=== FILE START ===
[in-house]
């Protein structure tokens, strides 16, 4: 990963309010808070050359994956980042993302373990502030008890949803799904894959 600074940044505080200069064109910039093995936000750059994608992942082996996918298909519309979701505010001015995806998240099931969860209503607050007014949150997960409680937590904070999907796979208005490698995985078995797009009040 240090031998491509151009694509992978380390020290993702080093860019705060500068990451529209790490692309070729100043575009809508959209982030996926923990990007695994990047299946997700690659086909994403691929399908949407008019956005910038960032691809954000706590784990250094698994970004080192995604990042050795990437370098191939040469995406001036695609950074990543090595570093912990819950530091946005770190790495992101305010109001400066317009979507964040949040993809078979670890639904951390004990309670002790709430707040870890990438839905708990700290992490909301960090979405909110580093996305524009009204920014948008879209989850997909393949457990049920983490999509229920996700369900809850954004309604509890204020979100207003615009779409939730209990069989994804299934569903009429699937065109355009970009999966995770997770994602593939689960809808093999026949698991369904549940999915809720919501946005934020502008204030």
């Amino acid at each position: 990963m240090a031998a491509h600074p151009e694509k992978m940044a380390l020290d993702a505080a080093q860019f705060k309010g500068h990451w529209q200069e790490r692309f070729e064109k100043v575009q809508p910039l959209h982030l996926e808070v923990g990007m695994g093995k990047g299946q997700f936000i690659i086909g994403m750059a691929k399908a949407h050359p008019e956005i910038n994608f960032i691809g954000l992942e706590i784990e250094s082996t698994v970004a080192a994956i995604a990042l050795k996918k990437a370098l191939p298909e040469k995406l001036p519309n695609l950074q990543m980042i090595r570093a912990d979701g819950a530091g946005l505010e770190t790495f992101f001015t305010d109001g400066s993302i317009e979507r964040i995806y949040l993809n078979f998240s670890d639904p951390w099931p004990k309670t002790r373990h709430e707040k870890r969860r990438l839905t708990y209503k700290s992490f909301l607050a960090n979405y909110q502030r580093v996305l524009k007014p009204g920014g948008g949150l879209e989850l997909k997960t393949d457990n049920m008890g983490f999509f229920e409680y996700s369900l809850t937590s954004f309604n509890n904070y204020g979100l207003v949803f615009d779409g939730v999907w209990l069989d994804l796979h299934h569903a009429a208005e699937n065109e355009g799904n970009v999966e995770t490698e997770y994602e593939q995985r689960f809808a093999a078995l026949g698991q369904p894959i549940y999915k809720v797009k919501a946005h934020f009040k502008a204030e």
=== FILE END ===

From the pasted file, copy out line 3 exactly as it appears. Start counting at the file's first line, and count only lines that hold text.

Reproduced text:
């Amino acid at each position: 990963m240090a031998a491509h600074p151009e694509k992978m940044a380390l020290d993702a505080a080093q860019f705060k309010g500068h990451w529209q200069e790490r692309f070729e064109k100043v575009q809508p910039l959209h982030l996926e808070v923990g990007m695994g093995k990047g299946q997700f936000i690659i086909g994403m750059a691929k399908a949407h050359p008019e956005i910038n994608f960032i691809g954000l992942e706590i784990e250094s082996t698994v970004a080192a994956i995604a990042l050795k996918k990437a370098l191939p298909e040469k995406l001036p519309n695609l950074q990543m980042i090595r570093a912990d979701g819950a530091g946005l505010e770190t790495f992101f001015t305010d109001g400066s993302i317009e979507r964040i995806y949040l993809n078979f998240s670890d639904p951390w099931p004990k309670t002790r373990h709430e707040k870890r969860r990438l839905t708990y209503k700290s992490f909301l607050a960090n979405y909110q502030r580093v996305l524009k007014p009204g920014g948008g949150l879209e989850l997909k997960t393949d457990n049920m008890g983490f999509f229920e409680y996700s369900l809850t937590s954004f309604n509890n904070y204020g979100l207003v949803f615009d779409g939730v999907w209990l069989d994804l796979h299934h569903a009429a208005e699937n065109e355009g799904n970009v999966e995770t490698e997770y994602e593939q995985r689960f809808a093999a078995l026949g698991q369904p894959i549940y999915k809720v797009k919501a946005h934020f009040k502008a204030e």